Show bids require private agreements/understandings between partners. They are unfair and are not tolerated in sanctioned tournaments. The new N42PA rule forbidding their uses will be difficult to enforce, much like making a new rule forbidding private indicating agreements/understandings between partners. Such rules rely largely on player honesty and integrity.
Some players use only the two traditional methods to indicate doubles: sluffing the double itself to indicate the next highest domino in that suit is held, or sluffing a domino whose high end indicates the double held.
The first method is intuitive (players don't normally sluff a double unless they're also holding the next highest domino in that suit). The second method is risky because false indications can occur with undesirable consequences. Both methods, when used, are observable by everyone at the table, and their meanings understood by most players.
Other less common methods like reverse indicating (high end of sluffed domino indicates double NOT held) or double reverse indicating (both ends of a sluffed domino indicate doubles NOT held) are also used by some partners. Yet another method is to use the low end of the sluffed domino to indicate the double held in that suit. These methods are not universally recognized, and private conversations between partners are often necessary to agree on which method will be used in competition. In some cases, one particular method is understood to be the default when players have been partners for a long time, or their local playing groups indicate that way.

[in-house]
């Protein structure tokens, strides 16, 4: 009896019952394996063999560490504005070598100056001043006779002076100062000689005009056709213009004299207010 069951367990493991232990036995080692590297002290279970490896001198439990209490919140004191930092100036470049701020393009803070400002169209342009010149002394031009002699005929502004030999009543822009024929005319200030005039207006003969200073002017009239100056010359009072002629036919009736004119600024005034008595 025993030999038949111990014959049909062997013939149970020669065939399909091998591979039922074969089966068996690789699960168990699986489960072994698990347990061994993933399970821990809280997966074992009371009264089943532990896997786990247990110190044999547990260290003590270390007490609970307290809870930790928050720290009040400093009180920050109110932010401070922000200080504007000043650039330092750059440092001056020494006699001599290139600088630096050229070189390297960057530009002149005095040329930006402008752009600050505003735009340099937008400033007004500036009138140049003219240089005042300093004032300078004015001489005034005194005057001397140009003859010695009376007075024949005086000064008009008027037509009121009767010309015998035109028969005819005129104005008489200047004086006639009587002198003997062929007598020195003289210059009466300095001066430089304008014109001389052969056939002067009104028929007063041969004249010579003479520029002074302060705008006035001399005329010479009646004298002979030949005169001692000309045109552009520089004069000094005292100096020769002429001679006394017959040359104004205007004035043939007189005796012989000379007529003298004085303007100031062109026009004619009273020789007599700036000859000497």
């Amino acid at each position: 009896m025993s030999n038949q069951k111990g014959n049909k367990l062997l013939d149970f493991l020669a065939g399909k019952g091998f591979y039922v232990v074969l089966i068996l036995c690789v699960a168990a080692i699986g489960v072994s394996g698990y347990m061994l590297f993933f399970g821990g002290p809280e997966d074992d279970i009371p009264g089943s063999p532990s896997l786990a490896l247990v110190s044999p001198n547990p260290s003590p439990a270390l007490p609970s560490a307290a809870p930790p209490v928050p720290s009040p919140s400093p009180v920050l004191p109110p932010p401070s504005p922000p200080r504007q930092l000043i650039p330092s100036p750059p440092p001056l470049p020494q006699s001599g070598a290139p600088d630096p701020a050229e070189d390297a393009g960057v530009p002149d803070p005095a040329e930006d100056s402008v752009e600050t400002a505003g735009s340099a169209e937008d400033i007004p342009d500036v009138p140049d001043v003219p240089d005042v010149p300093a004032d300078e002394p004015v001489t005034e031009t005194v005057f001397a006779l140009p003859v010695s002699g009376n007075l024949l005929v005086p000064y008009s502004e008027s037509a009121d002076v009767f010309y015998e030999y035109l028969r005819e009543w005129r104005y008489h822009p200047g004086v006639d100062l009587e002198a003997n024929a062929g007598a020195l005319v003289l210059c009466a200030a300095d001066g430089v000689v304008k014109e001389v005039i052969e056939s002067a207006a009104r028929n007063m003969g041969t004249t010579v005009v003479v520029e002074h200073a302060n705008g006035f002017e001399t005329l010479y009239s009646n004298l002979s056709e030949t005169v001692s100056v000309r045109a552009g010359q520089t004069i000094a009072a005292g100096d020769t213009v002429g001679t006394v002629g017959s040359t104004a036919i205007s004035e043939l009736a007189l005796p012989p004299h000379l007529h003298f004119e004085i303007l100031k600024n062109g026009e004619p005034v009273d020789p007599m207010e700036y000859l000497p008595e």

And then, of course, some players don't indicate at all, adding a sixth variable to the mix.
Without some private agreement or mutual understanding between partners, it is not likely that a player can effectively indicate to his partner which indicating method will be used. And, with a private agreement or understanding between partners, there is no way for their opponents to know which method is used when first observed. This constitutes an advantage for the team using that method, and a disadvantage for their opponents who are not privy to the private agreement(s) or mutual understanding(s).
A recent poll showed 76% of 41 participants voted that privately agreed indicating methods were not fair play; however, there was no consensus to remedy the situation. Forbidding players to have private agreements, requiring partners to divulge their private indicating method(s), and permitting players to ask their opponents which method(s) they will use were considered as possible remedies. (To do nothing would not mitigate the issue.)
Here are my thoughts for a remedy: Players may ask their opponents, before start of competition, at the table, which indicating method(s) they will be using in the game. Failure to ask prior to both teams drawing their dominos negates the right to ask. (See also suggested preamble.)
Publishing a list of legal indicating methods would be helpful, too.